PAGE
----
– a desk lamp to light the keyboard on which I am writing
– a floor lamp to light up as I read the book next to the charcoal burner
– a lamp with swing arm for the hob and one for the work plan for the preparation of food
– a lamp with swing arm next to the bathroom mirror, to illuminate the various areas of the face when I shave and to be able to steer it in various corners of the bathroom where I often drop something
– a floor lamp to illuminate the area of the bedhead and read before falling asleep.
– a lamp in the corridor, but that is mostly to create a softer and warmer atmosphere.
The interior. Furniture.
I hate the shelters with folding doors. Better ones with sliding doors, but they are uncomfortable. The best are those that open upward.
I hate water heaters, boilers and all what hangs on the wall and is accessible from below. If I’m cleaning the floors and I am a little bent, I do not see the water heater, I walk below and when I get up I inevitably hit it with the head.
I like Japanese style beds, with large wooden frames, but they are sticking out from the mattress and are often an obstacle that affects the shins.
Armchairs with legs sticking out from the seat are are virtually impossible to avoid, because the eye and the body perceive the seat cushions, but not the feet protruding.
The doorframes are almost never higher than the floor level on the floor, but since I live in an old house, the frames protrudes from the floor. I have now learned their positions so it is no longer a big problem.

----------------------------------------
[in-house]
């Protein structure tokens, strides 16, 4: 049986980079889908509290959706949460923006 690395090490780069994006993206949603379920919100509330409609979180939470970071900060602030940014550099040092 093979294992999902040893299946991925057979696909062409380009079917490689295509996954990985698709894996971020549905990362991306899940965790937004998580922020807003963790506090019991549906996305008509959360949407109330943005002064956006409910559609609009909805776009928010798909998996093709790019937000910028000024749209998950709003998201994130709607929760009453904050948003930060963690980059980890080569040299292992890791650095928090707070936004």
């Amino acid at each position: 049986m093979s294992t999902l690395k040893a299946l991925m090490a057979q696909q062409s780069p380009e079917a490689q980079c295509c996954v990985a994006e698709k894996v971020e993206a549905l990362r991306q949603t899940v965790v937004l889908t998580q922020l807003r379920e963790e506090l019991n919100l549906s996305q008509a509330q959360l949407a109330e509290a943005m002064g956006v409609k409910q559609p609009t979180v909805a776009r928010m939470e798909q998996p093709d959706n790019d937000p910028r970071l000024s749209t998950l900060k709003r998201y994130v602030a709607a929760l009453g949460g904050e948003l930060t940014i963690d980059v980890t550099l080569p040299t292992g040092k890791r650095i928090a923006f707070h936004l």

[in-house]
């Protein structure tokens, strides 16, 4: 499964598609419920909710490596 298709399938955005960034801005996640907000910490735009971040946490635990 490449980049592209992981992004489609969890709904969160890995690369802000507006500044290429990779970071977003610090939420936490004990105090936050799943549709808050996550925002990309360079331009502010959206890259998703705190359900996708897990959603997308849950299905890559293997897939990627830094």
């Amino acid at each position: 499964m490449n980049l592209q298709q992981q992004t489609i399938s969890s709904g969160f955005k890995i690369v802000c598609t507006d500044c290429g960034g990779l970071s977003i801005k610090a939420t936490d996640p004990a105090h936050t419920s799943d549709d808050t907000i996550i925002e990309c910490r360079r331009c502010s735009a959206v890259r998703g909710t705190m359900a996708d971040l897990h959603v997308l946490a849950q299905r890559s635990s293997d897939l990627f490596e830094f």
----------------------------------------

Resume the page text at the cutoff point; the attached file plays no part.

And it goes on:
Sliding doors are the best, but rare as expensive. However doors should be stable, or stay where they are left. They should not close at the first gust of wind. A door that does not stay where it is left becomes a moving body and an obstacle.
The doors with glass inserts are interesting because they allow to detect if there is someone on the other side, they allow light to filter but are dangerous in a crash.
The best handles are the ones to which you can not accidentally engage with the clothes.
The chairs. Light and equipped with felt pads. Often I forget to put them back under the table and when I enter the kitchen again I find them on the way, with the result that I droppe them, or crawl. If they were heavy the impact would be more painful
The carpets should not be too high to not become like a step. They can be useful to reduce the glare of certain types of flooring and if chosen carefully they can create visual and tactile maps allowing you to emphasize salient points of the paths.
The interior. Sound.
What I find most relevant are the tenants of the above floor and the traffic on the road.
In this sense I live now in heaven: I live in the inner courtyard of a building on a no through road. But I lived in a house with a bedroom with no double glass on the windows, overlooking a busy street. It is annoying even for a hearing impaired, mostly for the high level of vibrations.
The bumps and vibrations of the heavy footsteps of a reckless tenant are the problem of houses with thin floors. It is not the sound itself, but that sort of dull thud that for some unknown reason is more intolerable than a chainsaw.
The sound of the train at night and the airplanes that occasionally, but regularly, I hear in the distance, they are not disturbing me, indeed, remind me that I am in a city. If you do not hear anything it is not just because I am hearing impaired, but because I live in the incredible silence of a neighborhood of a metropolis.
And you? Do you have some other good suggestions?